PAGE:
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This article was published on October 24, 2009

Google Chrome for Mac: ready for primetime?

Google Chrome for Mac: ready for primetime?
Martin SFP Bryant
Story by

Martin SFP Bryant


Martin Bryant is founder of Big Revolution, where he helps tech companies refine their proposition and positioning, and develops high-qualit Martin Bryant is founder of Big Revolution, where he helps tech companies refine their proposition and positioning, and develops high-quality, compelling content for them. He previously served in several roles at TNW, including Editor-in-Chief. He left the company in April 2016 for pastures new.

Google Chrome for MacWhile Google Chrome has become a relatively mature and reliable browser for Windows, the Mac version has been lagging behind

There have been the nightly developer builds, called Chromium, but they weren’t recommended for regular use.

The latest developer build, launched this week, takes things to another level though with just about everything an everyday browser needs finally in place.

So, how does Chrome for Mac shape up? While it’s still classed as a developer preview version, the good news is you could probably use this as a regular browser. As a long-time Firefox user, Chrome is a breath of fresh air to me. It’s fast, can handle many, many tabs without sign of slowdown and I’ve encountered no freezes or crashes.

Besides its speed, Chrome has a key advantage over other browsers. Each tab runs as its own process meaning if a web app crashes it only takes down that tab, not the whole browser. The wide selection of themes for skinning the look of the browser present in the Windows version are here too. If you want a Mariah Carey themed browser, it’s yours. There are lots of much more tasteful options too.

It’s not perfect yet; while this latest version supports Quicktime and printing for the first time there are still a few features missing that may make you grit your teeth.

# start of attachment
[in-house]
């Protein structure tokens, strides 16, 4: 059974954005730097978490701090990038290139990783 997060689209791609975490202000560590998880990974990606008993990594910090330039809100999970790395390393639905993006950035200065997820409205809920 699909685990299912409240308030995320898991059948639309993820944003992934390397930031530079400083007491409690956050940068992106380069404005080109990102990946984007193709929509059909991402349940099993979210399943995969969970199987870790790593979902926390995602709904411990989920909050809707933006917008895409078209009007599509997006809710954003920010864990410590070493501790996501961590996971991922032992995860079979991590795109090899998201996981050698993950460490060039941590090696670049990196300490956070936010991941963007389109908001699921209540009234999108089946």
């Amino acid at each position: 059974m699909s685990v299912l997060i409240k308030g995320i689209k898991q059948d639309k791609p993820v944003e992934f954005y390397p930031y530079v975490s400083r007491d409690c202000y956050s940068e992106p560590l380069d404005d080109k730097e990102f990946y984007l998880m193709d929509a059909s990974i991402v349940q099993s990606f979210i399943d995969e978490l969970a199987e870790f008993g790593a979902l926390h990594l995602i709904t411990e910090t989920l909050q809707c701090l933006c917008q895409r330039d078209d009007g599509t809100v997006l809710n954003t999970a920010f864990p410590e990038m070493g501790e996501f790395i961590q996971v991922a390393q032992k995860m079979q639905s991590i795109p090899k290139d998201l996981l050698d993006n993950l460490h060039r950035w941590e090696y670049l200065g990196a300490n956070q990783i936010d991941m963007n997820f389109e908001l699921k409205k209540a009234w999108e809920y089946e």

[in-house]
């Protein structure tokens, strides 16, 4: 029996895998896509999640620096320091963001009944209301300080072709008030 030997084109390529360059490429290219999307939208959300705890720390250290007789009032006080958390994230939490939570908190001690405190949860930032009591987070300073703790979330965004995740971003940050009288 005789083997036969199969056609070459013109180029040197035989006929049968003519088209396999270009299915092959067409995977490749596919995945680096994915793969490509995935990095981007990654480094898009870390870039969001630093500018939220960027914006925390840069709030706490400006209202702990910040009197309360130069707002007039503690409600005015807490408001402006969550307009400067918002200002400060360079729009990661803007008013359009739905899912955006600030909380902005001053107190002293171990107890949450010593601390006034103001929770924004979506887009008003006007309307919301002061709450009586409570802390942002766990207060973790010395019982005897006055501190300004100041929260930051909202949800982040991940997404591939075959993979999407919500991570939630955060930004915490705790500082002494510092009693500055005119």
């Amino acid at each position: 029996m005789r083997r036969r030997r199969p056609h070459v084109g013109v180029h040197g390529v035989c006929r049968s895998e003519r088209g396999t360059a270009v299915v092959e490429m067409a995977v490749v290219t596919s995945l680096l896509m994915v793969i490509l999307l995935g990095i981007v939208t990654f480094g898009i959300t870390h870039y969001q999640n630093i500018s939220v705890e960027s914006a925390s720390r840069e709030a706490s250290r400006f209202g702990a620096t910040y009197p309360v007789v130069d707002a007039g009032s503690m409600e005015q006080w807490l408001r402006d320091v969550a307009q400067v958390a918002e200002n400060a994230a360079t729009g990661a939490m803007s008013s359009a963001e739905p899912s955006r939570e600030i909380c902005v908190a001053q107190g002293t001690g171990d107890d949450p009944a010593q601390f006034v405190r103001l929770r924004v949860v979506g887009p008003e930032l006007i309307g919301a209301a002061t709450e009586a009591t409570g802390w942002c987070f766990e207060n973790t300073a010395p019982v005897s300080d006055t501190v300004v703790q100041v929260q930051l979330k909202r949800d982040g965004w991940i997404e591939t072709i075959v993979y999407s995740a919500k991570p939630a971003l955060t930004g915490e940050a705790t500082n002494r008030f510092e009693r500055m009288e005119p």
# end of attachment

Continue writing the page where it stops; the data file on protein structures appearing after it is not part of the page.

Google Chrome for MacWhen we last looked at Chromium back in August, Zee’s main annoyance was lack of support for bookmarklets. While there’s a bookmark bar here (which you have to switch on in the settings), it still won’t let you add tools like the FriendFeed or Posterous bookmarklets to it.

Then there’s the bookmark managing, or more precisely the lack of it. You can add bookmarks but you can’t move them around and sort them into folders afterwards. If you’re heavily reliant on bookmarks this will be a problem. For me it’s not – I access all sites via links, searching or typing the URL into the address bar.

Almost all websites I’ve visited render correctly. Only Tweetmeme has a problem, sporting a large white gap in the middle of the page. There’s no content missing though, it’s just a formatting issue.

So, should you make the switch? If you’re a Safari user, Chrome won’t feel much faster. If you’re a Firefox user though, this thing flies in comparison. If you can manage without any browser-specific plugins that your currently use (Chrome plugins are promised but have not yet arrived) and bookmarkets you could certainly use this as your default browser.

Give it a go – after all, you can always change back. You can download Chrome for Mac here.

Google Chrome for Mac

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